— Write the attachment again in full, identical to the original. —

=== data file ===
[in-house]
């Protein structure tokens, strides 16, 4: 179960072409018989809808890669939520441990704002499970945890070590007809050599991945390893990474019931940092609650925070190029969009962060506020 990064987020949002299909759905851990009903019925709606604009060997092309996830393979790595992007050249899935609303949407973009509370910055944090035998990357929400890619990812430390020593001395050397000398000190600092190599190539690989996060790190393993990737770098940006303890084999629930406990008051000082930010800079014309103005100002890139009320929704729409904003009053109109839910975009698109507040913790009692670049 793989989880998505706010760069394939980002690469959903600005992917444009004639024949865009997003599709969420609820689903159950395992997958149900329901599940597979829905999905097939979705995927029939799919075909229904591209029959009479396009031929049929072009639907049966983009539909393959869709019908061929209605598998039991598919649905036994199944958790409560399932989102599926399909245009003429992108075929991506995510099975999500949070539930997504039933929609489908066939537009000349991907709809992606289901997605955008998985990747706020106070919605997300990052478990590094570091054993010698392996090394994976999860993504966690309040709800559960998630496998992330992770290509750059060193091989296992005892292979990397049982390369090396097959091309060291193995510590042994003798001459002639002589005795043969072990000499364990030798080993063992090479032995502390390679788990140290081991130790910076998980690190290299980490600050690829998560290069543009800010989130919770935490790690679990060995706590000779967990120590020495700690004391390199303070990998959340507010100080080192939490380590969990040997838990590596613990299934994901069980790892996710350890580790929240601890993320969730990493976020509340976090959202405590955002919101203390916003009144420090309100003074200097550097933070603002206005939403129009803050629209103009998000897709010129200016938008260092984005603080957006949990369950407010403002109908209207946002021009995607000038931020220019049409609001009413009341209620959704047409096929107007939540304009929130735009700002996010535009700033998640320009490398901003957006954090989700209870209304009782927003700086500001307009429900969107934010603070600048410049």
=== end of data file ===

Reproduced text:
[in-house]
């Protein structure tokens, strides 16, 4: 179960072409018989809808890669939520441990704002499970945890070590007809050599991945390893990474019931940092609650925070190029969009962060506020 990064987020949002299909759905851990009903019925709606604009060997092309996830393979790595992007050249899935609303949407973009509370910055944090035998990357929400890619990812430390020593001395050397000398000190600092190599190539690989996060790190393993990737770098940006303890084999629930406990008051000082930010800079014309103005100002890139009320929704729409904003009053109109839910975009698109507040913790009692670049 793989989880998505706010760069394939980002690469959903600005992917444009004639024949865009997003599709969420609820689903159950395992997958149900329901599940597979829905999905097939979705995927029939799919075909229904591209029959009479396009031929049929072009639907049966983009539909393959869709019908061929209605598998039991598919649905036994199944958790409560399932989102599926399909245009003429992108075929991506995510099975999500949070539930997504039933929609489908066939537009000349991907709809992606289901997605955008998985990747706020106070919605997300990052478990590094570091054993010698392996090394994976999860993504966690309040709800559960998630496998992330992770290509750059060193091989296992005892292979990397049982390369090396097959091309060291193995510590042994003798001459002639002589005795043969072990000499364990030798080993063992090479032995502390390679788990140290081991130790910076998980690190290299980490600050690829998560290069543009800010989130919770935490790690679990060995706590000779967990120590020495700690004391390199303070990998959340507010100080080192939490380590969990040997838990590596613990299934994901069980790892996710350890580790929240601890993320969730990493976020509340976090959202405590955002919101203390916003009144420090309100003074200097550097933070603002206005939403129009803050629209103009998000897709010129200016938008260092984005603080957006949990369950407010403002109908209207946002021009995607000038931020220019049409609001009413009341209620959704047409096929107007939540304009929130735009700002996010535009700033998640320009490398901003957006954090989700209870209304009782927003700086500001307009429900969107934010603070600048410049």